Business law

The question of whether the 7-Eleven franchise operators are employees has been sent to the Massachusetts Supreme Court


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A 7-Eleven convenience store holds a sign in the window that reads “Now Hiring” in Cambridge, Massachusetts, US, July 8, 2022. REUTERS/Brian Snyder/File photo Obtain licensing rights

  • Franchisees claim they are entitled to minimum wages and other protections
  • The appeals panel asked the state court to decide the key question
  • State judges ruled for plaintiffs in a separate case last year

Aug. 30 (Reuters) – The Massachusetts Supreme Court has been asked again to decide whether 7-Eleven Inc.’s franchise operators can be considered employees of the company under state law, which would qualify them for minimum wage and other protections.

A three-judge US Court of Appeals panel in Boston on Tuesday asked the Massachusetts Supreme Court (SJC) to consider whether 7-Eleven’s franchises “do any service” to the company, one of the criteria for it to be considered employees. .

This decision marks the second time the first circuit has asked a state court to do so Decide on a new case It was raised in the case of 7-Eleven, where the franchisees claim that they are in fact glorified store managers and should be granted the protections afforded to employees under Massachusetts law.

Prosecutors are seeking to revive the case after a federal judge in Boston said last year that they could not be 7-Eleven employees because they did not provide a service to the company.

“We look forward to this important clarification of the law by the Supreme Judicial Council,” Shannon Liss-Riordan of Lichten & Liss-Riordan, which is representing the plaintiffs, said in an email.

7-Eleven did not respond to a request for comment.

Supreme Judicial Council last year Unanimously held In the event that state law defining when workers are employees or independent contractors can apply to franchise relationships.

The court rejected 7-Eleven’s claim that state law conflicted with a US Federal Trade Commission rule governing franchising.

Employees must be paid overtime and compensated for work-related expenses, among other costly legal requirements.

Business groups say treating franchisees as employees would destroy franchise businesses and limit opportunities for small business owners.

Courts in other states have applied worker classification laws to franchisees, but last year’s Supreme Judicial Council ruling was the first by an appeals court to explicitly reject claims that those laws contradict FTC rule.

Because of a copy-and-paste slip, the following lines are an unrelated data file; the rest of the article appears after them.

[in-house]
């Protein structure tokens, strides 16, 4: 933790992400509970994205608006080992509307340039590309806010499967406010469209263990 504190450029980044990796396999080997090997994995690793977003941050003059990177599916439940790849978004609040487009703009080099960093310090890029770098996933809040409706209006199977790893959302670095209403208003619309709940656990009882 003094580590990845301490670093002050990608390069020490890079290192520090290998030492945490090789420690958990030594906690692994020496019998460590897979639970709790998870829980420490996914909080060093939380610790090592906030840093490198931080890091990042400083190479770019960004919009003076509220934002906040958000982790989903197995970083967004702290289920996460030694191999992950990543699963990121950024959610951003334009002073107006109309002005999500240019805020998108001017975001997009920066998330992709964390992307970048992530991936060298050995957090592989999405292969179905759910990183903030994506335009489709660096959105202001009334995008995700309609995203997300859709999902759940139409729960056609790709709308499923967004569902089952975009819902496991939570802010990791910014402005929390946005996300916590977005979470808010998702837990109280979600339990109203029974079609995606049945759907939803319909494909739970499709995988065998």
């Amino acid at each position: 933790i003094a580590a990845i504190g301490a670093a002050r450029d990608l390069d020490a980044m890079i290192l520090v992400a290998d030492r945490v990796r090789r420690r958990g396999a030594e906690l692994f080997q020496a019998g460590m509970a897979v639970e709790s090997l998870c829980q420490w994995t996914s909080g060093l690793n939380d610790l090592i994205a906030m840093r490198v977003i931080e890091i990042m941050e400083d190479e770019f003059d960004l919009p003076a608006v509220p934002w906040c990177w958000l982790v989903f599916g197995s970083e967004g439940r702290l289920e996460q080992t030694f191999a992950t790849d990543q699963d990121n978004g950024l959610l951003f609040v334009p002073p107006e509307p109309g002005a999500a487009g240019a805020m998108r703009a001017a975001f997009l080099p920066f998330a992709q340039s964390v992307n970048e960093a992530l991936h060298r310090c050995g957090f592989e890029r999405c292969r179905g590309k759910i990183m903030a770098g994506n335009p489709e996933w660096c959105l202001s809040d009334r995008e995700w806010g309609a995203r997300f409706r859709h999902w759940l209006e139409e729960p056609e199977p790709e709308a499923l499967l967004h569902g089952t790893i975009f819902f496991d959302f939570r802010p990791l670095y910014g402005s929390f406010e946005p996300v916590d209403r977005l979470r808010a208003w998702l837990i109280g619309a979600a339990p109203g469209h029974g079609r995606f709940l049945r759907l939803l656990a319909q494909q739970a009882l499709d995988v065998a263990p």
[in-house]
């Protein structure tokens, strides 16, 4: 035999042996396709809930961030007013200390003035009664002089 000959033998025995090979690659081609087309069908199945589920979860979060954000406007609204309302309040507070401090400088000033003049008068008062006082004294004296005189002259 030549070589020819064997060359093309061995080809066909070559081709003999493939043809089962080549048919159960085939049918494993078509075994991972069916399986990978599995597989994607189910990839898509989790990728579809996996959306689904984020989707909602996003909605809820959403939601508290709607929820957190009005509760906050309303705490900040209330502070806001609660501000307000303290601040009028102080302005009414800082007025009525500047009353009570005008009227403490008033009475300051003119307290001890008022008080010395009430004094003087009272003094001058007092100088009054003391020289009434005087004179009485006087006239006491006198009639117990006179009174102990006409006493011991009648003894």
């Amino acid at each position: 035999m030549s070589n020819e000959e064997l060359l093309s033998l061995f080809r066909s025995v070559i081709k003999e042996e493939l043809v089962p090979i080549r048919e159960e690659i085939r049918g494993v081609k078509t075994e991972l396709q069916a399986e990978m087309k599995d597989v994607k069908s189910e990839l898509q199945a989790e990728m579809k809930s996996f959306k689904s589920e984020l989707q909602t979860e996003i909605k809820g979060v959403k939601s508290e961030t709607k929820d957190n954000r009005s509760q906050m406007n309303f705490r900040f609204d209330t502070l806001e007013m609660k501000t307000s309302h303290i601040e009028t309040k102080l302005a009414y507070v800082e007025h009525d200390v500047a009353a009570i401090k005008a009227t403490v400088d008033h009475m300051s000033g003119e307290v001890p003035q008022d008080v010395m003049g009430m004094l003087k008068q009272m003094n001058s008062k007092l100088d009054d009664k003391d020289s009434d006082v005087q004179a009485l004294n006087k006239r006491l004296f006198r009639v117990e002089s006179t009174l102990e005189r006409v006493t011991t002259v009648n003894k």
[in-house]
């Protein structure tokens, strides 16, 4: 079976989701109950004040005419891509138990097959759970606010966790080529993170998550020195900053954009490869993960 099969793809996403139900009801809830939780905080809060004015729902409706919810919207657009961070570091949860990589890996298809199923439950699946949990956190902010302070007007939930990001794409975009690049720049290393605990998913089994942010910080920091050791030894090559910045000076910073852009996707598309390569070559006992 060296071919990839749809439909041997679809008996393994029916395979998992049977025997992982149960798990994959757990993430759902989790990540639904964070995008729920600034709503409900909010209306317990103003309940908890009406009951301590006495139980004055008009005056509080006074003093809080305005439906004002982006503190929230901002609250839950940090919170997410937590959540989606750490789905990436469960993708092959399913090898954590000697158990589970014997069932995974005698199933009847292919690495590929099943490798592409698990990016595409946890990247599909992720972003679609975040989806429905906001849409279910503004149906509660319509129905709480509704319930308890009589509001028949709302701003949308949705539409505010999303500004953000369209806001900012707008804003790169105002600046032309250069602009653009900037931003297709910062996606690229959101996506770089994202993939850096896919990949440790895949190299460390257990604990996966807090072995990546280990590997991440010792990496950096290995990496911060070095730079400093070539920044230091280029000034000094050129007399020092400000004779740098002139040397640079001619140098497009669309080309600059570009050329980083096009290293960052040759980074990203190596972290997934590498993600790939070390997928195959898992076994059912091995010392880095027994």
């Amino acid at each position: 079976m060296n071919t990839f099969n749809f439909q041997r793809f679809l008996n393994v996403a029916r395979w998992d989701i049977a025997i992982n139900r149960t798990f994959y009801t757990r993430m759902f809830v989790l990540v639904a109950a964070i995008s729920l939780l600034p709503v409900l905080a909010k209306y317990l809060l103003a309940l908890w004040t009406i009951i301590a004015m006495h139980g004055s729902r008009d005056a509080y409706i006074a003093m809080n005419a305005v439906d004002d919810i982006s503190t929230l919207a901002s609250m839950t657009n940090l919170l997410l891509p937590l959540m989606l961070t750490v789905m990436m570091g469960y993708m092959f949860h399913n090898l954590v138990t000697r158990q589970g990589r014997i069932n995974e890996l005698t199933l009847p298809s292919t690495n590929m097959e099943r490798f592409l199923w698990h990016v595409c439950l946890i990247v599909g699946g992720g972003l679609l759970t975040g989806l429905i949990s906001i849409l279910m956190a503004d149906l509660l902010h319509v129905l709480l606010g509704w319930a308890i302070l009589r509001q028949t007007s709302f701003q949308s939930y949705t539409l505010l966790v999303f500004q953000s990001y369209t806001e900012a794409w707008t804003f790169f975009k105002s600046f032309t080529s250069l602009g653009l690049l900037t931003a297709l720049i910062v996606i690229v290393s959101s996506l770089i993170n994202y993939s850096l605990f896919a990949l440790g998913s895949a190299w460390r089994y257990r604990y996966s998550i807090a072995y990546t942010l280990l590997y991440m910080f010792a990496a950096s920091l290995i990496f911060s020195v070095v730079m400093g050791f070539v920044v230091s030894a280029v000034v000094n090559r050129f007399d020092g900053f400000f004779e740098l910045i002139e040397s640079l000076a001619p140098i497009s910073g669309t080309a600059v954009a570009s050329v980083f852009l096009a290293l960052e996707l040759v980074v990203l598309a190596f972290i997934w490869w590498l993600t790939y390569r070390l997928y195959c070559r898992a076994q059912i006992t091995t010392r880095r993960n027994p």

The First Circuit returned the case last year to US District Judge Nathaniel Gorton in light of the Supreme Judicial Council’s decision.

In dismissing the case, Gorton said that because the franchisees run their own independent businesses, they do not provide service to 7-Eleven.

The First Circuit Committee said in its unsigned opinion on Tuesday that because the Supreme Judicial Council never addressed the meaning of “performing any service,” he should be given the first opportunity.

The committee said the case “affects countless sectors of workers and employers throughout the Commonwealth, and that the political considerations at stake do not directly favor a particular outcome”.

The panel includes Circuit Judges Lara Montecalvo, Bruce Celia, O. Rogerie Thompson.

The case is Patel v. 7-Eleven Inc., First Circuit U.S. Court of Appeals, No. 23-1043.

For the plaintiffs: Shannon Les Riordan of Lichten and Les Riordan

For 7-Eleven: Norman Lyon of DLA Piper

Read more:

In the 7-Eleven case, the Massachusetts Supreme Court says franchisees can be employees

Judges are reluctant to apply labor laws to 7-Eleven franchisees

Our standards: Thomson Reuters Principles of Trust.

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Dan Wiessner (@danwiessner) reports on labor, employment, and immigration law, including litigation and policymaking. He can be reached at


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